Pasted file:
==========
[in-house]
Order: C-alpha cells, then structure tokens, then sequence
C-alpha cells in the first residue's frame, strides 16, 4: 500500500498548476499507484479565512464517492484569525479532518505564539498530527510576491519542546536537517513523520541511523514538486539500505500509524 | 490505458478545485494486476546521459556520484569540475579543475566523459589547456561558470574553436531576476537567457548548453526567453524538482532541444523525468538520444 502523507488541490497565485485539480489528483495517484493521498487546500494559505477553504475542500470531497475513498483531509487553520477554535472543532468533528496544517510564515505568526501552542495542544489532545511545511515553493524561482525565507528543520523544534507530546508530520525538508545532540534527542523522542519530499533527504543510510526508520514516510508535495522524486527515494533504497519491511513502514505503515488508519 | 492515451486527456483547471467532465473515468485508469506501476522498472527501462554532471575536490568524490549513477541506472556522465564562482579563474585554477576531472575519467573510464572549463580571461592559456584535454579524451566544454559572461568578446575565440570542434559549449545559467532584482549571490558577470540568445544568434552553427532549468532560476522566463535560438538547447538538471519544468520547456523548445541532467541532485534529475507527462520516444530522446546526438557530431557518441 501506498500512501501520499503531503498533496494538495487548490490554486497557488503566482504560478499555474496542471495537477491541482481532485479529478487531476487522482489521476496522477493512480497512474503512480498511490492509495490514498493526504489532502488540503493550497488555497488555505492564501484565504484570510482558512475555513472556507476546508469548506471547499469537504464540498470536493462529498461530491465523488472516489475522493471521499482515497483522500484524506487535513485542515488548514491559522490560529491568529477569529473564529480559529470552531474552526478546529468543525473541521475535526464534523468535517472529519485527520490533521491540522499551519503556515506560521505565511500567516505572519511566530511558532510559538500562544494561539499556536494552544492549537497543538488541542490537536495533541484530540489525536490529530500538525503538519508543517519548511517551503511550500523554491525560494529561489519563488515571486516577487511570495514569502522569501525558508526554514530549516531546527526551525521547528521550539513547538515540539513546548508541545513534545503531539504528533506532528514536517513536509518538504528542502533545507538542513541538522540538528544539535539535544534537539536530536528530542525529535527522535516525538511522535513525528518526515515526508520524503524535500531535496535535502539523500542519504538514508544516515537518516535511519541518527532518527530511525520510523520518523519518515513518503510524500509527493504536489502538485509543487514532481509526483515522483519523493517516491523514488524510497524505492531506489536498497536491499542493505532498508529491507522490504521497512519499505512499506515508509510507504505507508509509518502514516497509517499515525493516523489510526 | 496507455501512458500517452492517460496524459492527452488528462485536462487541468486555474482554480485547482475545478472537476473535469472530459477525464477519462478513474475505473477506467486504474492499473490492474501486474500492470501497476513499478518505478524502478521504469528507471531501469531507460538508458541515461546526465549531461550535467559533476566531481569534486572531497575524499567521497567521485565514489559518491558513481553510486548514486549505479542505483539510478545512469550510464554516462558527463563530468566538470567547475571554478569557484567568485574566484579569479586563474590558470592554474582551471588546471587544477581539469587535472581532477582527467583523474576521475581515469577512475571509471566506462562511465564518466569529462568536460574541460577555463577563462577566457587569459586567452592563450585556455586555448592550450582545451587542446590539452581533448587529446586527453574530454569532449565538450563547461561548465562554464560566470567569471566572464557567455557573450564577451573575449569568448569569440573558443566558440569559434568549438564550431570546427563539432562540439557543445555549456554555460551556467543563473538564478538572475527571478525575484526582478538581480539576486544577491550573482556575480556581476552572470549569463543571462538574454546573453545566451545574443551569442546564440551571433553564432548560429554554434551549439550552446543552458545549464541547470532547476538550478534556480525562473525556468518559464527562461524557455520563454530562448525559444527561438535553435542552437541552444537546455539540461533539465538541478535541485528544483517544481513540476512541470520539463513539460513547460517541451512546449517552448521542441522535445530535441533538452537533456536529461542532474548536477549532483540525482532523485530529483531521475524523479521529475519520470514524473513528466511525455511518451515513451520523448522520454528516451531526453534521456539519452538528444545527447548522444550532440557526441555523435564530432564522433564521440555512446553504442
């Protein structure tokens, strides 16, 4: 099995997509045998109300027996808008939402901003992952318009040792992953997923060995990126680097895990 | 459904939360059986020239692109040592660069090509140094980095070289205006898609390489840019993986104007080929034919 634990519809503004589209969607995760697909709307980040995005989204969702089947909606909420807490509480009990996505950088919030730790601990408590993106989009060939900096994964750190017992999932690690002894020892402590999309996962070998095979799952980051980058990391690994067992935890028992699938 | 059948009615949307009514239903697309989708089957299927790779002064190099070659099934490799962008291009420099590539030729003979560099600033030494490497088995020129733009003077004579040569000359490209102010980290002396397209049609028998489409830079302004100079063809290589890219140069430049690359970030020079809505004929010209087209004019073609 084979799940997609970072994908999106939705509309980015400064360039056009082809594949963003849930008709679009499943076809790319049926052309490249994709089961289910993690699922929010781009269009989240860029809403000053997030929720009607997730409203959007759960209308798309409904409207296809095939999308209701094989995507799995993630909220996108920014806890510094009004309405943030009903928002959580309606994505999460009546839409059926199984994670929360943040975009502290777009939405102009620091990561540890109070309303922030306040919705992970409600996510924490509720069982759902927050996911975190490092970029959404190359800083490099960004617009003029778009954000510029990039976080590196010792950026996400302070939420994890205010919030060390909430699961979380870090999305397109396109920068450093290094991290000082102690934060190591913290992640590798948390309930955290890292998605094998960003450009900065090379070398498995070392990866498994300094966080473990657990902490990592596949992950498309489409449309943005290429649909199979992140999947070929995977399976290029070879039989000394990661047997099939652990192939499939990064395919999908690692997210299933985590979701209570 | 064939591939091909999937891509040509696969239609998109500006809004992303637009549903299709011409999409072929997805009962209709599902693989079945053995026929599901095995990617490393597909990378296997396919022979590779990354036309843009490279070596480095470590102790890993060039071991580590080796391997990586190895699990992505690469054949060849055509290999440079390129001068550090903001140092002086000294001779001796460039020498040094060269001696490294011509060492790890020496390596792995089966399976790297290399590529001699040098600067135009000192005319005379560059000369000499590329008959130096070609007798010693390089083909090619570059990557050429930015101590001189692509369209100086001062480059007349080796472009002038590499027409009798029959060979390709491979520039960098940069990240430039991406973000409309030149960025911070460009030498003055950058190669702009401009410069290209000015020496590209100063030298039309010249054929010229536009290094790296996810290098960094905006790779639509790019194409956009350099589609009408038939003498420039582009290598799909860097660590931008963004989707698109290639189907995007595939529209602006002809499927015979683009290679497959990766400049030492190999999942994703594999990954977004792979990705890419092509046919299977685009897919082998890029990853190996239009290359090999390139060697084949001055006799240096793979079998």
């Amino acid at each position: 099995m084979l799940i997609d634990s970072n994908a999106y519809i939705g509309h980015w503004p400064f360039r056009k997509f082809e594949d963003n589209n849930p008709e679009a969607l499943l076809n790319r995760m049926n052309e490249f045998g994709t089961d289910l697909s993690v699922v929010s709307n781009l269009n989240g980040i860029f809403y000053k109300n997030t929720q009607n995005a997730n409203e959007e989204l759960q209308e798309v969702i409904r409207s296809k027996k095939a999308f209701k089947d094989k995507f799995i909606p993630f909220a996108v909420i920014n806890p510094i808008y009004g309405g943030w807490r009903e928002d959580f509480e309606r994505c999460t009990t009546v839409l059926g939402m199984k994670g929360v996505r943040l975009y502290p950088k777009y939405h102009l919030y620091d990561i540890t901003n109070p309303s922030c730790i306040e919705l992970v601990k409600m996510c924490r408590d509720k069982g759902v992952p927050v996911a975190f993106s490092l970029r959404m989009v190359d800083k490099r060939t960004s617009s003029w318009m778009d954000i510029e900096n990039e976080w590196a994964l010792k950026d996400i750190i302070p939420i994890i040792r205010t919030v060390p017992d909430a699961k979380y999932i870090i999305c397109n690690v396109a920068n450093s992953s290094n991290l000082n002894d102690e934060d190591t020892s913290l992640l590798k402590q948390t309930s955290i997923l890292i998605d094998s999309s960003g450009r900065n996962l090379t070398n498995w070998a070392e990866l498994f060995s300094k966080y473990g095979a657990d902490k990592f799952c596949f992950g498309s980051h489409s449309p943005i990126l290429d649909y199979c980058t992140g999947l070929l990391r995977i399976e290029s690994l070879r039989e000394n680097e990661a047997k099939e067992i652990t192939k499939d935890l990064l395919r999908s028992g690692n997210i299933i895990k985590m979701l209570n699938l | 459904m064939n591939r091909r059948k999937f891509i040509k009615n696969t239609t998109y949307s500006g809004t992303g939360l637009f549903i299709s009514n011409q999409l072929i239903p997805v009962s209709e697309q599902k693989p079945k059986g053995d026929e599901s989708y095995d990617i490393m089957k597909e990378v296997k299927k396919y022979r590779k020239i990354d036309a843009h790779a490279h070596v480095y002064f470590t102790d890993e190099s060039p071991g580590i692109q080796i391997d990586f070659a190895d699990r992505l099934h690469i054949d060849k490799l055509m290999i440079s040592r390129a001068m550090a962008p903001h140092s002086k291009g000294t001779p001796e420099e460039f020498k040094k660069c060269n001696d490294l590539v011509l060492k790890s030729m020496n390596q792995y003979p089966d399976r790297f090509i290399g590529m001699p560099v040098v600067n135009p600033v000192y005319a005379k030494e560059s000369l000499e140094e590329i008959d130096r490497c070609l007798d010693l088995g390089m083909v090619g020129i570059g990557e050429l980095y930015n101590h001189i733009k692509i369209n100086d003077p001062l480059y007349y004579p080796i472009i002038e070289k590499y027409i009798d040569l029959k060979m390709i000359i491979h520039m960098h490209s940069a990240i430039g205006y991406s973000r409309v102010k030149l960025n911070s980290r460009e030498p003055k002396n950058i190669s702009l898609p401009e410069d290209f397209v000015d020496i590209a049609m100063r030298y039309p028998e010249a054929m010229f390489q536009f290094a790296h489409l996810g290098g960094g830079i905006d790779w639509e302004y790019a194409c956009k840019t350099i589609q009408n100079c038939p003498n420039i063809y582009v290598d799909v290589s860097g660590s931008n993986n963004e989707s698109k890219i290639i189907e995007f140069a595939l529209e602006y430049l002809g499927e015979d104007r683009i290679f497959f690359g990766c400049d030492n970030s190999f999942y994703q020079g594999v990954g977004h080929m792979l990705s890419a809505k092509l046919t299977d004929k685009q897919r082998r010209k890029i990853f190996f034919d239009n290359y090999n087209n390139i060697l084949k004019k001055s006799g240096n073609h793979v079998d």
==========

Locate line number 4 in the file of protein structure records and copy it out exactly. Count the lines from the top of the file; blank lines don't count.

């Protein structure tokens, strides 16, 4: 099995997509045998109300027996808008939402901003992952318009040792992953997923060995990126680097895990 | 459904939360059986020239692109040592660069090509140094980095070289205006898609390489840019993986104007080929034919 634990519809503004589209969607995760697909709307980040995005989204969702089947909606909420807490509480009990996505950088919030730790601990408590993106989009060939900096994964750190017992999932690690002894020892402590999309996962070998095979799952980051980058990391690994067992935890028992699938 | 059948009615949307009514239903697309989708089957299927790779002064190099070659099934490799962008291009420099590539030729003979560099600033030494490497088995020129733009003077004579040569000359490209102010980290002396397209049609028998489409830079302004100079063809290589890219140069430049690359970030020079809505004929010209087209004019073609 084979799940997609970072994908999106939705509309980015400064360039056009082809594949963003849930008709679009499943076809790319049926052309490249994709089961289910993690699922929010781009269009989240860029809403000053997030929720009607997730409203959007759960209308798309409904409207296809095939999308209701094989995507799995993630909220996108920014806890510094009004309405943030009903928002959580309606994505999460009546839409059926199984994670929360943040975009502290777009939405102009620091990561540890109070309303922030306040919705992970409600996510924490509720069982759902927050996911975190490092970029959404190359800083490099960004617009003029778009954000510029990039976080590196010792950026996400302070939420994890205010919030060390909430699961979380870090999305397109396109920068450093290094991290000082102690934060190591913290992640590798948390309930955290890292998605094998960003450009900065090379070398498995070392990866498994300094966080473990657990902490990592596949992950498309489409449309943005290429649909199979992140999947070929995977399976290029070879039989000394990661047997099939652990192939499939990064395919999908690692997210299933985590979701209570 | 064939591939091909999937891509040509696969239609998109500006809004992303637009549903299709011409999409072929997805009962209709599902693989079945053995026929599901095995990617490393597909990378296997396919022979590779990354036309843009490279070596480095470590102790890993060039071991580590080796391997990586190895699990992505690469054949060849055509290999440079390129001068550090903001140092002086000294001779001796460039020498040094060269001696490294011509060492790890020496390596792995089966399976790297290399590529001699040098600067135009000192005319005379560059000369000499590329008959130096070609007798010693390089083909090619570059990557050429930015101590001189692509369209100086001062480059007349080796472009002038590499027409009798029959060979390709491979520039960098940069990240430039991406973000409309030149960025911070460009030498003055950058190669702009401009410069290209000015020496590209100063030298039309010249054929010229536009290094790296996810290098960094905006790779639509790019194409956009350099589609009408038939003498420039582009290598799909860097660590931008963004989707698109290639189907995007595939529209602006002809499927015979683009290679497959990766400049030492190999999942994703594999990954977004792979990705890419092509046919299977685009897919082998890029990853190996239009290359090999390139060697084949001055006799240096793979079998």